Room for improving usability and reliability
Let me start by saying that I'm a regular user of public transport. Sometime last year, BMTC released a mobile app that's meant to give users accurate and timely information about bus routes and arrival times. I've been using this app for a few months now. It's particularly useful on routes where buses are few and far between. An accurate foreknowledge of arrivals can save commuters from long waits. How does this work?
Each bus is fitted with a GPS transceiver. The location of each bus is conveyed in real time to a central system. Actually, the update happens every 10 seconds. Once the system is updated, users can query the system from their mobile apps to know when a particular bus is arriving at their bus stop. A more detailed narrative was published recently on Factor Daily. They also published a basic review of the app itself.
The app has its problems, mainly from the perspective of usability. The system itself has reliability issues. Let's look at these one at a time.
Takeaways from Alexa Dev Day, Bangalore
Voice-based interfaces are all in rage right now. On one side tech is being driven by Machine Learning. On the other side, speech-to-text, text-to-speech and Natural Language Understanding are complementing it from the perspective of user interfaces. This is not to say that keyboards and touchscreens are going to go away. It does suggest that there are many applications where sight and touch can be freed for parallel tasks while you converse with your apps using voice.
Some of the speech agents that power voice-based interfaces are Siri, Alexa and Cortana, just to name the well-known ones. Today I had the chance to attend Alexa Dev Day organized by Amazon Alexa team. Similar events are scheduled to happen all across the world in the coming weeks. The event hall was packed, mostly with developers, and mostly with those who already owned Echo devices. I found this to be the key differentiator with Alexa. Amazon has managed to get Echo devices into a number of homes and offices. Early adopters perhaps bought them for the novelty factor but thanks to them, basic uses cases have been shown to work. Now there's sufficient interest from developers to reach this bunch of Echo owners and beyond to interest them with innovative apps. Novelty therefore is moving from Echo hardware to apps powered by Alexa. I met someone trying to do railway ticket bookings with Alexa. A couple of guys from Sulekha are exploring voice-based hyperlocal searches. Another person is looking to give first-aid advice and emergency care.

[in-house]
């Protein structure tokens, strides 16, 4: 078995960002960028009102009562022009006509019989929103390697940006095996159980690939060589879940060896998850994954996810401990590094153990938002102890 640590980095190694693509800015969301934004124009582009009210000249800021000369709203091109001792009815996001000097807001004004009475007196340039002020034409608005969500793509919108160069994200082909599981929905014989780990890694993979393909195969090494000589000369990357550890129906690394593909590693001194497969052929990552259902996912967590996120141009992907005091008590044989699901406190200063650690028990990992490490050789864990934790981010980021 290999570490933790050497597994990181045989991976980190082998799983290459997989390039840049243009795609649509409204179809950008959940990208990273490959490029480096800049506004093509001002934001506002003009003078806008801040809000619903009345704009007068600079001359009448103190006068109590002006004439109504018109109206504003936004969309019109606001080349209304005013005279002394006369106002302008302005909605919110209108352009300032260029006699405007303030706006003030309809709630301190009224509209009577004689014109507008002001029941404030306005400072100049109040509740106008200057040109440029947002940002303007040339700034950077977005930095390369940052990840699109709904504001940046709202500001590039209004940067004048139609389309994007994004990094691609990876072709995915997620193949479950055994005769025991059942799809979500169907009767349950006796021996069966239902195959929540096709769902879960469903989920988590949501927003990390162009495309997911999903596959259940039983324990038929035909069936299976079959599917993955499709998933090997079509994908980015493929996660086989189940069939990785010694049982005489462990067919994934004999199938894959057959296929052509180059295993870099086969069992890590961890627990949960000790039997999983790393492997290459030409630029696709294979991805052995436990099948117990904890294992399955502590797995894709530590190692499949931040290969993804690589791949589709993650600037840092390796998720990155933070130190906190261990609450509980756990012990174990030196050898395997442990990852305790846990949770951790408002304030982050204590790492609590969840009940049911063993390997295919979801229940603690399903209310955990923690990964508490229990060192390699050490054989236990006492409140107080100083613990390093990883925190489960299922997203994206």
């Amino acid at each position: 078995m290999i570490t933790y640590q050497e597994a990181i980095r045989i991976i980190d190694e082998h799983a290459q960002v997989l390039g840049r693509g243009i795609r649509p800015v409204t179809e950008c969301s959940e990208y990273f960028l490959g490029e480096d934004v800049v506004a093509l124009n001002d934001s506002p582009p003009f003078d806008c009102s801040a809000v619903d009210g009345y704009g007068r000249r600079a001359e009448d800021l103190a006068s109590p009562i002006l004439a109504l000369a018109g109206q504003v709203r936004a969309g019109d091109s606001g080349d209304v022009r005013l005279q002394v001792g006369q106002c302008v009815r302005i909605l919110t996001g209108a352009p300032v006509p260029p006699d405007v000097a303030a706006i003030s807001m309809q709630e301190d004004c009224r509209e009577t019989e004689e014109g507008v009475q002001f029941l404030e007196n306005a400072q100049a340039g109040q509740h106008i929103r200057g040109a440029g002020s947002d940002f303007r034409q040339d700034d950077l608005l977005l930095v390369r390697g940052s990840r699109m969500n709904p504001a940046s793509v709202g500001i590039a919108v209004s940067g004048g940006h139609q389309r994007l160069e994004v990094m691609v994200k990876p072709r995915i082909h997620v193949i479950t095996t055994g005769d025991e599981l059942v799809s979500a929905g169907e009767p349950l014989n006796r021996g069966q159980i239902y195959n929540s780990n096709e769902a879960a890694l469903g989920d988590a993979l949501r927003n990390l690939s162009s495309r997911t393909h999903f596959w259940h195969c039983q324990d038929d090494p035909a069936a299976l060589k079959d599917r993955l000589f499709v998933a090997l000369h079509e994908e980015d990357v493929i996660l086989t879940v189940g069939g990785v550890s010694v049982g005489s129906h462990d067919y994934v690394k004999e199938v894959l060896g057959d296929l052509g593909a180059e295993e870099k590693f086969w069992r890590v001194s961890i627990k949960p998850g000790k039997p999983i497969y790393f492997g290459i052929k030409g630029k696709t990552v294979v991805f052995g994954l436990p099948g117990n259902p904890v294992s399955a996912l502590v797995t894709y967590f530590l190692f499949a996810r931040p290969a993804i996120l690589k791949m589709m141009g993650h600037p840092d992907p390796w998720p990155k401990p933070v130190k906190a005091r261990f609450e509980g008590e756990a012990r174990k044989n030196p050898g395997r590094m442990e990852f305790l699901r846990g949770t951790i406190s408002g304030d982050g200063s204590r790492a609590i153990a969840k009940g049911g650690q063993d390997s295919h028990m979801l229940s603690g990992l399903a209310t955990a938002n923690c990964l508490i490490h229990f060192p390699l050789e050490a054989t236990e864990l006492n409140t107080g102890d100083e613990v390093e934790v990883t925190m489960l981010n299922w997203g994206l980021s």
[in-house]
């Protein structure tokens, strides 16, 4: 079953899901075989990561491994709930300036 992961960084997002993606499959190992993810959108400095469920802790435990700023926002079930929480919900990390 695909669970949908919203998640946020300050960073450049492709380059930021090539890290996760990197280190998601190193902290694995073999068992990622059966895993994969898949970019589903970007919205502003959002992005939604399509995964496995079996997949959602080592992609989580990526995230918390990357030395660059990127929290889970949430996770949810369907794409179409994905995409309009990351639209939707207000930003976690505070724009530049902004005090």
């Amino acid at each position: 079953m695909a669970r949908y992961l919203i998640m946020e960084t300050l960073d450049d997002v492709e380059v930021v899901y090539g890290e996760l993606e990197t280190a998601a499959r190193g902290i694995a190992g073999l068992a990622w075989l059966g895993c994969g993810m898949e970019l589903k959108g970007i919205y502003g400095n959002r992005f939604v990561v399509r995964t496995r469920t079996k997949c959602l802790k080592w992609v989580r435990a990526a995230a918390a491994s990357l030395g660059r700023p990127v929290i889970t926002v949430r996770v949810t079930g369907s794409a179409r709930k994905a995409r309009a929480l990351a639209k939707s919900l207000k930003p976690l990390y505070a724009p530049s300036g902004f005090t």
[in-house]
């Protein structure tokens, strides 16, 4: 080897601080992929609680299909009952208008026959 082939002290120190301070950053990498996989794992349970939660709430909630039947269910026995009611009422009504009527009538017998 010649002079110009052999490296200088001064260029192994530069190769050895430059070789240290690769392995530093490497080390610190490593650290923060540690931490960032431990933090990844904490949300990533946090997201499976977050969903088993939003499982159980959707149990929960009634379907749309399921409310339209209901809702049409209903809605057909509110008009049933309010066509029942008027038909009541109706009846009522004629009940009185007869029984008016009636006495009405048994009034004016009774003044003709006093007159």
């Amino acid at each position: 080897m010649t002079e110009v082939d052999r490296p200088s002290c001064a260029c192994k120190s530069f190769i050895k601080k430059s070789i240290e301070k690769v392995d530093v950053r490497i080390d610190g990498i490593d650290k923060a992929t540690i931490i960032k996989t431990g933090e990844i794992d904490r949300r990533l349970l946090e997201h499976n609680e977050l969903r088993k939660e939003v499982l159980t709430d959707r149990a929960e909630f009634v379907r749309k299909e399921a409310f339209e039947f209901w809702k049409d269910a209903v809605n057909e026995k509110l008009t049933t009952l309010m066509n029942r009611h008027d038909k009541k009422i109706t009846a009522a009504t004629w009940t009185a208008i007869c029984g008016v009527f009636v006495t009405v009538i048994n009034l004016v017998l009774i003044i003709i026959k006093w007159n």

Authors: Lea Verou
Publisher: O'Reilly, 2015
Front-end web designers have to know CSS very well in order to create styling that's effective and maintainable. This is easier said than done because CSS is a complex language. To be good at it, one must learn from the masters and Lea Verou is one of them. The author presents those parts of CSS that are not obvious. She uses CSS in very creative ways to overcome limitations in the standards. Readers should already have some grasp of the basics. When they are ready to take their knowledge to the next level, this is a book that they cannot miss.
The book itself has been designed using CSS. The secrets are presented as solutions to well-stated problems. There are 47 secrets in all but readers will learn a lot more than these. All examples can be tried interactively online and the links to these examples are conveniently placed at the end of each section. Readers are of course at liberty to use their own tools (such as http://jsfiddle.net/) to try out the examples. This implies that we can learn the secrets by practice, which makes the book all the more enjoyable.
What we commonly label as "disruptive" is often the result of breaking the status quo. Disruptions seem to have their cycles and a few important ones come to my mind. In 1800s, we invented steam engines, cracked the math of thermodynamics, giving way to a number of derived industries: factories, locomotives, mills, etc. The lifecycle of this innovation reached its destiny sixty years later with the first ever depression. People could have been smarter and learned their lesson. But they became smarter by inventing Electricity and Magnetism just eight decades later (1880s) than the invention of steam engines. That disrupted status quo and rapid electrification took place across the world. Another eight decades later (1960s) we got transistors, computers and the beginnings of the internet. Six decades since then (2020s), we are in the cusp of another cycle. The sure candidate for next disruption is AI along with bio/nano technology.